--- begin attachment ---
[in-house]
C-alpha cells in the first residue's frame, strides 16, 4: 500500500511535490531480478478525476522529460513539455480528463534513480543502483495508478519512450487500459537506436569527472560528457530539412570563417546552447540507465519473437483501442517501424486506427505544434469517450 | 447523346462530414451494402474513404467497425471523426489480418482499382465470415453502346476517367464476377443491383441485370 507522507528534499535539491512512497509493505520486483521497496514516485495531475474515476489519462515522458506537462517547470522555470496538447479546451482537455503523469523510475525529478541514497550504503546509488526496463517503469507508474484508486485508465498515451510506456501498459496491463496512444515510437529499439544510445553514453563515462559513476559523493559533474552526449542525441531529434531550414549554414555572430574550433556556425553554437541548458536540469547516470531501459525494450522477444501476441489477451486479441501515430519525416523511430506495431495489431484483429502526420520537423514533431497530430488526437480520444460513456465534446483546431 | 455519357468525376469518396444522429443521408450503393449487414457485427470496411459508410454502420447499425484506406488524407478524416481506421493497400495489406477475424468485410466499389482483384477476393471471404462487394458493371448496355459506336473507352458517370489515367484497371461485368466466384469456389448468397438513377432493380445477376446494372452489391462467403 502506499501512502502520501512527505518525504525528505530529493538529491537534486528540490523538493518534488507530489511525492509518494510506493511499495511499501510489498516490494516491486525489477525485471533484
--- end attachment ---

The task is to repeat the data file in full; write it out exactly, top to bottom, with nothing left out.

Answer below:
[in-house]
C-alpha cells in the first residue's frame, strides 16, 4: 500500500511535490531480478478525476522529460513539455480528463534513480543502483495508478519512450487500459537506436569527472560528457530539412570563417546552447540507465519473437483501442517501424486506427505544434469517450 | 447523346462530414451494402474513404467497425471523426489480418482499382465470415453502346476517367464476377443491383441485370 507522507528534499535539491512512497509493505520486483521497496514516485495531475474515476489519462515522458506537462517547470522555470496538447479546451482537455503523469523510475525529478541514497550504503546509488526496463517503469507508474484508486485508465498515451510506456501498459496491463496512444515510437529499439544510445553514453563515462559513476559523493559533474552526449542525441531529434531550414549554414555572430574550433556556425553554437541548458536540469547516470531501459525494450522477444501476441489477451486479441501515430519525416523511430506495431495489431484483429502526420520537423514533431497530430488526437480520444460513456465534446483546431 | 455519357468525376469518396444522429443521408450503393449487414457485427470496411459508410454502420447499425484506406488524407478524416481506421493497400495489406477475424468485410466499389482483384477476393471471404462487394458493371448496355459506336473507352458517370489515367484497371461485368466466384469456389448468397438513377432493380445477376446494372452489391462467403 502506499501512502502520501512527505518525504525528505530529493538529491537534486528540490523538493518534488507530489511525492509518494510506493511499495511499501510489498516490494516491486525489477525485471533484